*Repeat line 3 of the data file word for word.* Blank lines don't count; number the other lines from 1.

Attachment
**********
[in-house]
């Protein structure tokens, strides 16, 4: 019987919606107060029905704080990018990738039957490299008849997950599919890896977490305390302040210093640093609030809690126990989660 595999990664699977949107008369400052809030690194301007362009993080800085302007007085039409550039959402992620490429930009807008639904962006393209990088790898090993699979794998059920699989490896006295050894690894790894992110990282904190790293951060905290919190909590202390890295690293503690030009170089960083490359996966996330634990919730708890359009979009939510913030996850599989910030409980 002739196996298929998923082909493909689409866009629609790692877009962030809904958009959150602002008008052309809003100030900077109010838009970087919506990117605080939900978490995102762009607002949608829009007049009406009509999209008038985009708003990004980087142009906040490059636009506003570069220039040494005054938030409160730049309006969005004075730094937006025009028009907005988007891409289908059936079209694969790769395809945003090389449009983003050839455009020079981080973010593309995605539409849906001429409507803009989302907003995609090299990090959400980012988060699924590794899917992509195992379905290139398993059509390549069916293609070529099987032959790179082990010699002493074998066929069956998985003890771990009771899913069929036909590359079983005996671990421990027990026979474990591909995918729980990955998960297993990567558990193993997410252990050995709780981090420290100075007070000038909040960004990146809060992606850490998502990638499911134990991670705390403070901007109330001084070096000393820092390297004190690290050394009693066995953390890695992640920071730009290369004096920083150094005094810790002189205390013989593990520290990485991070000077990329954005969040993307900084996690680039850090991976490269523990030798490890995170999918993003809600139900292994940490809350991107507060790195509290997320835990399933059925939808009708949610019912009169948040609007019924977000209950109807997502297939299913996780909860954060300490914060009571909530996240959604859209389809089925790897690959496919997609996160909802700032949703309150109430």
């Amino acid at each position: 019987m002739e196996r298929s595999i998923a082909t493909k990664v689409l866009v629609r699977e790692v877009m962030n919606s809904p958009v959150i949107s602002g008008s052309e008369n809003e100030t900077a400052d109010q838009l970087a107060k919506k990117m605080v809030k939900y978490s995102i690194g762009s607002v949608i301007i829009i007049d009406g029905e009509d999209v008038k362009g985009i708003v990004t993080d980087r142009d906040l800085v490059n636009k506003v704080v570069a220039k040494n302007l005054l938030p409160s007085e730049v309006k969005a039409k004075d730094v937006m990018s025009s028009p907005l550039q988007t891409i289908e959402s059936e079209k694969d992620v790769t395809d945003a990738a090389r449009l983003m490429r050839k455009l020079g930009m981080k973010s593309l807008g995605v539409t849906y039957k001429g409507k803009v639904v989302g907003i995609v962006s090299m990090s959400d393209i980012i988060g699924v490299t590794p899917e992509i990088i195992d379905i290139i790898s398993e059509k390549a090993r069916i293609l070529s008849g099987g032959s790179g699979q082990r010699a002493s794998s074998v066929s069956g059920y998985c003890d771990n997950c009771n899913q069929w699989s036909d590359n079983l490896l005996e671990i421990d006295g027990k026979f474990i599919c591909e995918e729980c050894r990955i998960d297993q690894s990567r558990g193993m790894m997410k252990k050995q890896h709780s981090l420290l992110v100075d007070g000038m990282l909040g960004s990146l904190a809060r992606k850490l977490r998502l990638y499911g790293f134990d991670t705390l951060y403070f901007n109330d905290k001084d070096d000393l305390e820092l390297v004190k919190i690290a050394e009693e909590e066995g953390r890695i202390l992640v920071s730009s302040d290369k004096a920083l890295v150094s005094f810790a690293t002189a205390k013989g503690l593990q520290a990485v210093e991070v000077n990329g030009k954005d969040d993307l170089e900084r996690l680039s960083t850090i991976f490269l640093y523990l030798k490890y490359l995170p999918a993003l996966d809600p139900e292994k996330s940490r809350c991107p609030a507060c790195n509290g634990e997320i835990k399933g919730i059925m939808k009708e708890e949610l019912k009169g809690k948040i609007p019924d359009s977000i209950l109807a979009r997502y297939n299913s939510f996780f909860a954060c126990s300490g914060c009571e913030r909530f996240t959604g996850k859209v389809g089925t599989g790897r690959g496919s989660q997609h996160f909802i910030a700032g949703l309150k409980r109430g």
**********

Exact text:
């Amino acid at each position: 019987m002739e196996r298929s595999i998923a082909t493909k990664v689409l866009v629609r699977e790692v877009m962030n919606s809904p958009v959150i949107s602002g008008s052309e008369n809003e100030t900077a400052d109010q838009l970087a107060k919506k990117m605080v809030k939900y978490s995102i690194g762009s607002v949608i301007i829009i007049d009406g029905e009509d999209v008038k362009g985009i708003v990004t993080d980087r142009d906040l800085v490059n636009k506003v704080v570069a220039k040494n302007l005054l938030p409160s007085e730049v309006k969005a039409k004075d730094v937006m990018s025009s028009p907005l550039q988007t891409i289908e959402s059936e079209k694969d992620v790769t395809d945003a990738a090389r449009l983003m490429r050839k455009l020079g930009m981080k973010s593309l807008g995605v539409t849906y039957k001429g409507k803009v639904v989302g907003i995609v962006s090299m990090s959400d393209i980012i988060g699924v490299t590794p899917e992509i990088i195992d379905i290139i790898s398993e059509k390549a090993r069916i293609l070529s008849g099987g032959s790179g699979q082990r010699a002493s794998s074998v066929s069956g059920y998985c003890d771990n997950c009771n899913q069929w699989s036909d590359n079983l490896l005996e671990i421990d006295g027990k026979f474990i599919c591909e995918e729980c050894r990955i998960d297993q690894s990567r558990g193993m790894m997410k252990k050995q890896h709780s981090l420290l992110v100075d007070g000038m990282l909040g960004s990146l904190a809060r992606k850490l977490r998502l990638y499911g790293f134990d991670t705390l951060y403070f901007n109330d905290k001084d070096d000393l305390e820092l390297v004190k919190i690290a050394e009693e909590e066995g953390r890695i202390l992640v920071s730009s302040d290369k004096a920083l890295v150094s005094f810790a690293t002189a205390k013989g503690l593990q520290a990485v210093e991070v000077n990329g030009k954005d969040d993307l170089e900084r996690l680039s960083t850090i991976f490269l640093y523990l030798k490890y490359l995170p999918a993003l996966d809600p139900e292994k996330s940490r809350c991107p609030a507060c790195n509290g634990e997320i835990k399933g919730i059925m939808k009708e708890e949610l019912k009169g809690k948040i609007p019924d359009s977000i209950l109807a979009r997502y297939n299913s939510f996780f909860a954060c126990s300490g914060c009571e913030r909530f996240t959604g996850k859209v389809g089925t599989g790897r690959g496919s989660q997609h996160f909802i910030a700032g949703l309150k409980r109430g």